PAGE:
A&tCL V – Joshua Through 2 Chronicles

This post is part of a series on Alcohol & the Christian Life.  It is a continuation of this post.  I am systematically examining every verse in the Bible that deals with wine (and by extension strong drink or alcoholic beverages) to better understand the Biblical stance on alcohol as part of the life of God’s people.


The book of Joshua doesn’t mention wine at all.

Judges mentions it in chapters 9, 13 and 19.  In Judges 9 wine (tirosh) is mentioned in a metaphorical way as the appropriate business of a vine as opposed to some other business.   Judges 13 is the beginning of the story of Samson.  13:4 indicates that Samson’s mother is to have neither wine (yayin) or strong (alcoholic) drink of any kind as part of her special preparation.  Up till this point in her life she has been unable to conceive, but she receives an angelic visitation letting her know that she is going to conceive, and because of the special nature of her future son, she herself is to observe certain things, including abstaining from alcoholic drinks and unclean foods.  She repeats his instructions to her husband in verse 7.  Verse 14 has the angel repeating his instructions to both the woman and her husband.  By implication, wine and strong drink are understood to be at least potentially commonplace activities that she is to avoid.  The warning against unclean foods could indicate that this has also become commonplace given the overall description of the time of Judges as a generation who no longer knew who the Lord was or what He had done for their forefathers (Judges 2:10).  Judges 19:19 mentions wine (yayin) as part of the hospitality offered to a traveler, and seems to indicate that this was a commonplace practice.

Ruth 2:14 sometimes is translated as including wine, but it is one of only two verses in the Old Testament that use the Hebrew chometz, and a better translation may well be vinegar.  It’s something that bread is dipped into and seems more like a condiment than a drink or something expressly alcoholic.

1 & 2 Samuel both contain a few references to wine.  1 Samuel makes reference in chapters 1, 10, 16 and 25, and 2 Samuel makes references in chapters 13 and 16.  In all cases the Hebrew word yayin is used.  1 Samuel 1 is the story of Hannah and Eli, and the basic premise is that Eli accuses Hannah of being drunk when she really is just overcome with emotion.  So the references in verses 14, 15, and 24 are all in that context.  The first two contain his accusation and her rebuttal, and verse 24 is a list of the items that she brought to sacrifice to God in thanksgiving for becoming pregnant.   1 Samuel 10:3 simply lists wine as one of the items three men will be carrying with them.  1 Samuel 16:20 likewise just lists wine as one of the items that David’s father sends with young David to his brothers at war.  1 Samuel 25 is the story of the unkindess of a man named Nabal that nearly costs him his life.  Were it not for his much wiser wife, Abigail, his wealth would lay in ruins.  Wine is listed both as an item that she brings to David and his men as a gift, as well as something that Nabal overindulges in.  Nabal is described as a man with several character faults that perhaps could be summarized around pride or greed, but which also include at least occasional drunkenness.  The drunkenness is more of an aspect of his overall failure to be grateful for all God has given him than an issue in and of itself.  In 2 Samuel 13:28  Absalom commands his followers to kill his brother Amnon when Amnon is merry with wine.  It’s reasonable to conclude that he means when Amnon is drunk and therefore unable to realize what is about to happen or adequately defend himself or marshal others to defend him.  Clearly this is an indication of one of the problems with drunkenness – it renders us less able to deal with situations appropriately and others are well aware of this and can use it to their advantage.  Similar in this respect to Lot’s daughters in Genesis 19, excessive drinking is portrayed in an unfavorable and dangerous light because it can weaken our ability to recognize or resist sin, whether our own or the sin that others seek to perpetrate.  2 Samuel 16 lists wine as one of several gifts presented to David.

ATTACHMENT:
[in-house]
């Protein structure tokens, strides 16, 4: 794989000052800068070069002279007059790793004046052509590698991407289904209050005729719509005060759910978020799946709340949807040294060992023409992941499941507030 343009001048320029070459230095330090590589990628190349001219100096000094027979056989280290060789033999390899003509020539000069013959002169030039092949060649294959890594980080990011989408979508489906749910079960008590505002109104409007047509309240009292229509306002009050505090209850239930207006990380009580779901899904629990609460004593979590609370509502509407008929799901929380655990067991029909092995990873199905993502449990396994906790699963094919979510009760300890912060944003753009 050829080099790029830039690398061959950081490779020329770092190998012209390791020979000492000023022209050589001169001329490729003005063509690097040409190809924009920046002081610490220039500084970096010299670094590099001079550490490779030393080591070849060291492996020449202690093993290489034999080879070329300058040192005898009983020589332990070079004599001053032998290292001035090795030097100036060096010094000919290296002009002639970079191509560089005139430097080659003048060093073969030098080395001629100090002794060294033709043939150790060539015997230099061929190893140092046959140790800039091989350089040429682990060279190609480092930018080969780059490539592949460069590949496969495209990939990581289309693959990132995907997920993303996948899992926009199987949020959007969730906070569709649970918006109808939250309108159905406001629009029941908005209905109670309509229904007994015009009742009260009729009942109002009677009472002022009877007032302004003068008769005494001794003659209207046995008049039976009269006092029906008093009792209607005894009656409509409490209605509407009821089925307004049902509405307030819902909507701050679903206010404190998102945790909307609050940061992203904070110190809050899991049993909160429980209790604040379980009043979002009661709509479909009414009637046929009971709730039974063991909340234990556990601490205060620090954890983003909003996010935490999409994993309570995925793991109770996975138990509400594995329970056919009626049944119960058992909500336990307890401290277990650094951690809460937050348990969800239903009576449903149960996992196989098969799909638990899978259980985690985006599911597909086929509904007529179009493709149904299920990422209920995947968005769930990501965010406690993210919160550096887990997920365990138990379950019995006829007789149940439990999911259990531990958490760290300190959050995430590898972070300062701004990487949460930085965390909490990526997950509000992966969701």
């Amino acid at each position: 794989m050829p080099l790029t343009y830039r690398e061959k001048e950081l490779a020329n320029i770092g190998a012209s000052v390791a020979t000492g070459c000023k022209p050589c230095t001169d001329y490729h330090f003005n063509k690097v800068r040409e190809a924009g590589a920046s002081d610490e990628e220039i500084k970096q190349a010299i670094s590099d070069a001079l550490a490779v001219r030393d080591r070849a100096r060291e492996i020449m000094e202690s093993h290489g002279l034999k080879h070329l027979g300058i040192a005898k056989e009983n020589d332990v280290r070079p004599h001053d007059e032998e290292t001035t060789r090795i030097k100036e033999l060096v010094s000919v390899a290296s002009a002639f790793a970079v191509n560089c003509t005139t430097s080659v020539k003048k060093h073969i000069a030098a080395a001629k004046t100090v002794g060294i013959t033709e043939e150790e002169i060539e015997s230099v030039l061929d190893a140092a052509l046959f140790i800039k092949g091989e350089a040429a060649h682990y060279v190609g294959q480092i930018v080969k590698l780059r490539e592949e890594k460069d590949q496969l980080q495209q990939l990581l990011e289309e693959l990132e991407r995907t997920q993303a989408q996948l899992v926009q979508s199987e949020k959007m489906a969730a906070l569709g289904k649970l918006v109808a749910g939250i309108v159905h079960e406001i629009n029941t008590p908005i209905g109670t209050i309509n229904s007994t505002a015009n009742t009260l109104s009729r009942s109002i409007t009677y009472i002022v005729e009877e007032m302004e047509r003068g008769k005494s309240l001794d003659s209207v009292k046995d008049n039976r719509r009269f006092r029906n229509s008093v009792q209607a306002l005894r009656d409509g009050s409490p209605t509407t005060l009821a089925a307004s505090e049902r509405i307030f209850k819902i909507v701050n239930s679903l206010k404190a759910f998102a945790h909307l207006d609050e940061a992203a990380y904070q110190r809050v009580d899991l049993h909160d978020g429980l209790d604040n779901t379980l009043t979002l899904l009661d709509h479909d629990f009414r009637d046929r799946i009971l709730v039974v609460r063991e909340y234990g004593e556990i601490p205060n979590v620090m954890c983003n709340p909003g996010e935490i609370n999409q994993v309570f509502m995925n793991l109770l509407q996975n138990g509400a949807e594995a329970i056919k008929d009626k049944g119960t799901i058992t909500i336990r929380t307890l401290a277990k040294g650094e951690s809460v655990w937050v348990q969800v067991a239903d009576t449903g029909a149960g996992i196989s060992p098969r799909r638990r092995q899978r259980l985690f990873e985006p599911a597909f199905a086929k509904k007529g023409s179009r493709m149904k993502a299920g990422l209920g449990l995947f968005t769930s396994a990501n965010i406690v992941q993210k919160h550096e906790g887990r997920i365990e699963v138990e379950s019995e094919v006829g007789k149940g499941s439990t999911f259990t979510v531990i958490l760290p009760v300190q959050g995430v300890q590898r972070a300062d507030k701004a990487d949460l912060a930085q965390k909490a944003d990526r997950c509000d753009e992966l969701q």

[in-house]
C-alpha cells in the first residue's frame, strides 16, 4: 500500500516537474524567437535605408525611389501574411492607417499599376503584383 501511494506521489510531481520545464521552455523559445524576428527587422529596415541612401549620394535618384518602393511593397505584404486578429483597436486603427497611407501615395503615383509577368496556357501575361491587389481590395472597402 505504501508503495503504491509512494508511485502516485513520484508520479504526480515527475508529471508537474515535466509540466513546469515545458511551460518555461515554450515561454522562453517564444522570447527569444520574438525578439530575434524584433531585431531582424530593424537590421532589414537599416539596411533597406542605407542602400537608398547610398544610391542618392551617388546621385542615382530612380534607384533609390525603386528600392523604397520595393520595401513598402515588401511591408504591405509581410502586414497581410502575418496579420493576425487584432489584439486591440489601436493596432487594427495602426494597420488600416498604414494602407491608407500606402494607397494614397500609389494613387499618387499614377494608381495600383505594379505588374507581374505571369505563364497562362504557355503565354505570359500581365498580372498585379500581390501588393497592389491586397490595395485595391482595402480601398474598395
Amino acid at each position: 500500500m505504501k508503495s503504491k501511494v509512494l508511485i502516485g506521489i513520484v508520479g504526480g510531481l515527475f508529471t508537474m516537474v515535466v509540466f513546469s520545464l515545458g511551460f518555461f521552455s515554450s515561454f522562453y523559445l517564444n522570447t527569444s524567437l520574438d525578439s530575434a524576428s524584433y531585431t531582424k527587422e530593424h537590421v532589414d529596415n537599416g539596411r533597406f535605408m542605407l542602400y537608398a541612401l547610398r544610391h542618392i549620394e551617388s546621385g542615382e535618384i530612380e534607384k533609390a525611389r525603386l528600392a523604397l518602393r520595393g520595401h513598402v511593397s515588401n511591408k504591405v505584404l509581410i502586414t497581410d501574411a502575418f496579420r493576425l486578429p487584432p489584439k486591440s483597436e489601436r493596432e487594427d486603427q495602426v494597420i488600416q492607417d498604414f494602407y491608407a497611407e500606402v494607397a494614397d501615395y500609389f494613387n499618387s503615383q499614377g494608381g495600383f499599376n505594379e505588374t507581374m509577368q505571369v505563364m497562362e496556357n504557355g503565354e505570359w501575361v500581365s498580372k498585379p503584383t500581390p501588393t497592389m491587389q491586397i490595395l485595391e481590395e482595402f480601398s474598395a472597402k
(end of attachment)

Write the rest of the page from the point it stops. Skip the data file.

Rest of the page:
Of  1 Kings and 2 Kings, only 2 Kings 18:32 mentions wine (tirosh) at all.  Here it is mentioned as one of several blessings that the King of Assyria will give to the inhabitants of Jerusalem if they surrender to him rather than continuing to resist based on the orders of King Hezekiah.

1 and 2 Chronicles mention wine several times.  In the majority of these verses it is yayin that is used, and I’ll cover these first.  1 Chronicles 9:29, 1 Chronicles 12:40 and 1 Chronicles 27:27 each list wine as part of a larger list of inventory items with no further mention or attention paid to it.  Likewise with 2 Chronicles 2:10 & 15, as well as 2 Chronicles 11:11.  2 Chronicles also contains two instances where tirosh is used instead of yayin for wine.  2 Chronicles 31:5 and 32:28 also simply list wine among other commodities without other comment about it, and there seems to be no difference between the choice of yayin or tirosh in any of these verses.

In each of these books wine is treated as an accepted and normal part of life for God’s people.  Certainly it can be abused, and when that happens bad things can happen.  But it remains a constant background in terms of hospitality and a sign of God’s blessing to his creation.






One Response to “A&tCL V – Joshua Through 2 Chronicles”

  1. A&tCL VI – Ezra through Song of Solomon | Living Apologetics Says:

    […] post is part of a series on Alcohol & the Christian Life.  It is a continuation of this post.  I am systematically examining every verse in the Bible that deals with wine (and by extension […]

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